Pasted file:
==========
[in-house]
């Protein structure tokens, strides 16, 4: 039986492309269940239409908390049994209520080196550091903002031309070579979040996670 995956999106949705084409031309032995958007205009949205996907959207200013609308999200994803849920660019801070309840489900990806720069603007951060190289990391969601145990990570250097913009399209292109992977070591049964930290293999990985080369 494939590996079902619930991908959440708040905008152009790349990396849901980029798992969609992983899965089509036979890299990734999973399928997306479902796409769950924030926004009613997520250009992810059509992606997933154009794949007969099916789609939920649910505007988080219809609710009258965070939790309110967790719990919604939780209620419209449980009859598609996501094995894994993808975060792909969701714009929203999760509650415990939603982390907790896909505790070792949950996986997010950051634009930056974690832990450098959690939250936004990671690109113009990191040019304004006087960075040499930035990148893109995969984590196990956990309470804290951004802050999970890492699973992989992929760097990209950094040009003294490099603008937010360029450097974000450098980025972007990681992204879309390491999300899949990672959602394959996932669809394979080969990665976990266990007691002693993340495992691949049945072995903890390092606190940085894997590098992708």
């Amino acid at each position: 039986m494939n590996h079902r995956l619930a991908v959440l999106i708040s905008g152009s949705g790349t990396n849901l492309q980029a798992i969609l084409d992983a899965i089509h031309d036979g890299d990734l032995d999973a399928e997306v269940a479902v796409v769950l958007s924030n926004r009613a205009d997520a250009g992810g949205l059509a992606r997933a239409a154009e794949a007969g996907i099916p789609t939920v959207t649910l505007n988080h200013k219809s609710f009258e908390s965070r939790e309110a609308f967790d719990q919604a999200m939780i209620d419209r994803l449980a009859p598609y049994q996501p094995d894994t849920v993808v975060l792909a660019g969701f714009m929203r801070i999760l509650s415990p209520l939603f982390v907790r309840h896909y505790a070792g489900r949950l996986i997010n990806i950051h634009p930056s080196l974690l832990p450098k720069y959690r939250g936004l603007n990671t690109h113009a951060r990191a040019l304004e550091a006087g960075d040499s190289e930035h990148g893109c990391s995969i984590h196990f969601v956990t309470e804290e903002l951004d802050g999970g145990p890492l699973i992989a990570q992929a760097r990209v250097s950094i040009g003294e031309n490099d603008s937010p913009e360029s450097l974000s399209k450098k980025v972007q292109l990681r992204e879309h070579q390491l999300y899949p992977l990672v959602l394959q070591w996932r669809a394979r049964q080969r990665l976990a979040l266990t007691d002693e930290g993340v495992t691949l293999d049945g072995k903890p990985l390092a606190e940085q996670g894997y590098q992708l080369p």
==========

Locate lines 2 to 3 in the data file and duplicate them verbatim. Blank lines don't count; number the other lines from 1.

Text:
């Protein structure tokens, strides 16, 4: 039986492309269940239409908390049994209520080196550091903002031309070579979040996670 995956999106949705084409031309032995958007205009949205996907959207200013609308999200994803849920660019801070309840489900990806720069603007951060190289990391969601145990990570250097913009399209292109992977070591049964930290293999990985080369 494939590996079902619930991908959440708040905008152009790349990396849901980029798992969609992983899965089509036979890299990734999973399928997306479902796409769950924030926004009613997520250009992810059509992606997933154009794949007969099916789609939920649910505007988080219809609710009258965070939790309110967790719990919604939780209620419209449980009859598609996501094995894994993808975060792909969701714009929203999760509650415990939603982390907790896909505790070792949950996986997010950051634009930056974690832990450098959690939250936004990671690109113009990191040019304004006087960075040499930035990148893109995969984590196990956990309470804290951004802050999970890492699973992989992929760097990209950094040009003294490099603008937010360029450097974000450098980025972007990681992204879309390491999300899949990672959602394959996932669809394979080969990665976990266990007691002693993340495992691949049945072995903890390092606190940085894997590098992708």
């Amino acid at each position: 039986m494939n590996h079902r995956l619930a991908v959440l999106i708040s905008g152009s949705g790349t990396n849901l492309q980029a798992i969609l084409d992983a899965i089509h031309d036979g890299d990734l032995d999973a399928e997306v269940a479902v796409v769950l958007s924030n926004r009613a205009d997520a250009g992810g949205l059509a992606r997933a239409a154009e794949a007969g996907i099916p789609t939920v959207t649910l505007n988080h200013k219809s609710f009258e908390s965070r939790e309110a609308f967790d719990q919604a999200m939780i209620d419209r994803l449980a009859p598609y049994q996501p094995d894994t849920v993808v975060l792909a660019g969701f714009m929203r801070i999760l509650s415990p209520l939603f982390v907790r309840h896909y505790a070792g489900r949950l996986i997010n990806i950051h634009p930056s080196l974690l832990p450098k720069y959690r939250g936004l603007n990671t690109h113009a951060r990191a040019l304004e550091a006087g960075d040499s190289e930035h990148g893109c990391s995969i984590h196990f969601v956990t309470e804290e903002l951004d802050g999970g145990p890492l699973i992989a990570q992929a760097r990209v250097s950094i040009g003294e031309n490099d603008s937010p913009e360029s450097l974000s399209k450098k980025v972007q292109l990681r992204e879309h070579q390491l999300y899949p992977l990672v959602l394959q070591w996932r669809a394979r049964q080969r990665l976990a979040l266990t007691d002693e930290g993340v495992t691949l293999d049945g072995k903890p990985l390092a606190e940085q996670g894997y590098q992708l080369p």